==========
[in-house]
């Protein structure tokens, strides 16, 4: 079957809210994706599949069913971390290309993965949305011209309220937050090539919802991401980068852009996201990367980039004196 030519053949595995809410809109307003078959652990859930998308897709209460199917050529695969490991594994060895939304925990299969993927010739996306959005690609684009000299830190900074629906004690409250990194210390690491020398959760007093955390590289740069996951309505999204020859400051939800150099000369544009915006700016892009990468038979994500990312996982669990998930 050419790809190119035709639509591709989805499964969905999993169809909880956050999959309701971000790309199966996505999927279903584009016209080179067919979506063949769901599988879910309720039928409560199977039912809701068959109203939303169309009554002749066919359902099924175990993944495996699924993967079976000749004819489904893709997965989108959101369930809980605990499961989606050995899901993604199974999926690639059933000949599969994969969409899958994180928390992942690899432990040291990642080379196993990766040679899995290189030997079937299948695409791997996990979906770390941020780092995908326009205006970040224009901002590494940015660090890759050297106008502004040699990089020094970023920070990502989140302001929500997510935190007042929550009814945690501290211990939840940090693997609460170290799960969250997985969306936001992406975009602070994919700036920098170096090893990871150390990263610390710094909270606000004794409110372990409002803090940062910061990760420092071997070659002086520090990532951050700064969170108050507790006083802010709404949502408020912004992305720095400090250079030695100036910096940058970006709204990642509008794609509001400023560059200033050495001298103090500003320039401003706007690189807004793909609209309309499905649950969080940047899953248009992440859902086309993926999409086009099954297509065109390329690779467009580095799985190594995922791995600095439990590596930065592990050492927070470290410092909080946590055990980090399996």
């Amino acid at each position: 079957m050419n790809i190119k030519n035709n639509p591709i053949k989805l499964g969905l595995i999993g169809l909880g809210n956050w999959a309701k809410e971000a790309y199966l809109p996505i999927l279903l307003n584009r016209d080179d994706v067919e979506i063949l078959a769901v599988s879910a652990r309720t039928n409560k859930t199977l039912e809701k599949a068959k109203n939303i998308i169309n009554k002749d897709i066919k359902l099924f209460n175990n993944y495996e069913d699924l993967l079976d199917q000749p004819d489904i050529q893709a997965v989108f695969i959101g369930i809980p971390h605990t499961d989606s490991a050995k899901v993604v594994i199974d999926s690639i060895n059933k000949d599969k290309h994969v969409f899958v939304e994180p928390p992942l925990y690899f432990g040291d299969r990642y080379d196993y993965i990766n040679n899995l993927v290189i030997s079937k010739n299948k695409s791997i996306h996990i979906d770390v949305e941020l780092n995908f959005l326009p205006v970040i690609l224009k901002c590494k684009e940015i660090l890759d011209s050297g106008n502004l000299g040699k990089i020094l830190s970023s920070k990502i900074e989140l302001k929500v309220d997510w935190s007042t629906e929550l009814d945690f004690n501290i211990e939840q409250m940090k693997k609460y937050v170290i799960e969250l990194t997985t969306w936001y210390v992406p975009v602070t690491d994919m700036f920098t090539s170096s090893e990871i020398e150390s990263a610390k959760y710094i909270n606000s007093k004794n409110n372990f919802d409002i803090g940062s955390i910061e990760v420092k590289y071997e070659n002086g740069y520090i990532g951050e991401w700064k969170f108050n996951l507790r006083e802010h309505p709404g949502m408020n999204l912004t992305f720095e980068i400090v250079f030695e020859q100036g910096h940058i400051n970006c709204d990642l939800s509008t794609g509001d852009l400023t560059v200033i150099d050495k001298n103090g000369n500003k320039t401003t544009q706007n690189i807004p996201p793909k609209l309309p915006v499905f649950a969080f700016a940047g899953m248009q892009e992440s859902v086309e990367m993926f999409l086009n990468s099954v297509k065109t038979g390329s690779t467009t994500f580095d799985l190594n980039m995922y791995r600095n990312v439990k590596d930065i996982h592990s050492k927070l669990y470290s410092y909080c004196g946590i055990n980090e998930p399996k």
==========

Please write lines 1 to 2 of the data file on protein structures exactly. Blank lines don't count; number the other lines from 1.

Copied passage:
[in-house]
């Protein structure tokens, strides 16, 4: 079957809210994706599949069913971390290309993965949305011209309220937050090539919802991401980068852009996201990367980039004196 030519053949595995809410809109307003078959652990859930998308897709209460199917050529695969490991594994060895939304925990299969993927010739996306959005690609684009000299830190900074629906004690409250990194210390690491020398959760007093955390590289740069996951309505999204020859400051939800150099000369544009915006700016892009990468038979994500990312996982669990998930 050419790809190119035709639509591709989805499964969905999993169809909880956050999959309701971000790309199966996505999927279903584009016209080179067919979506063949769901599988879910309720039928409560199977039912809701068959109203939303169309009554002749066919359902099924175990993944495996699924993967079976000749004819489904893709997965989108959101369930809980605990499961989606050995899901993604199974999926690639059933000949599969994969969409899958994180928390992942690899432990040291990642080379196993990766040679899995290189030997079937299948695409791997996990979906770390941020780092995908326009205006970040224009901002590494940015660090890759050297106008502004040699990089020094970023920070990502989140302001929500997510935190007042929550009814945690501290211990939840940090693997609460170290799960969250997985969306936001992406975009602070994919700036920098170096090893990871150390990263610390710094909270606000004794409110372990409002803090940062910061990760420092071997070659002086520090990532951050700064969170108050507790006083802010709404949502408020912004992305720095400090250079030695100036910096940058970006709204990642509008794609509001400023560059200033050495001298103090500003320039401003706007690189807004793909609209309309499905649950969080940047899953248009992440859902086309993926999409086009099954297509065109390329690779467009580095799985190594995922791995600095439990590596930065592990050492927070470290410092909080946590055990980090399996």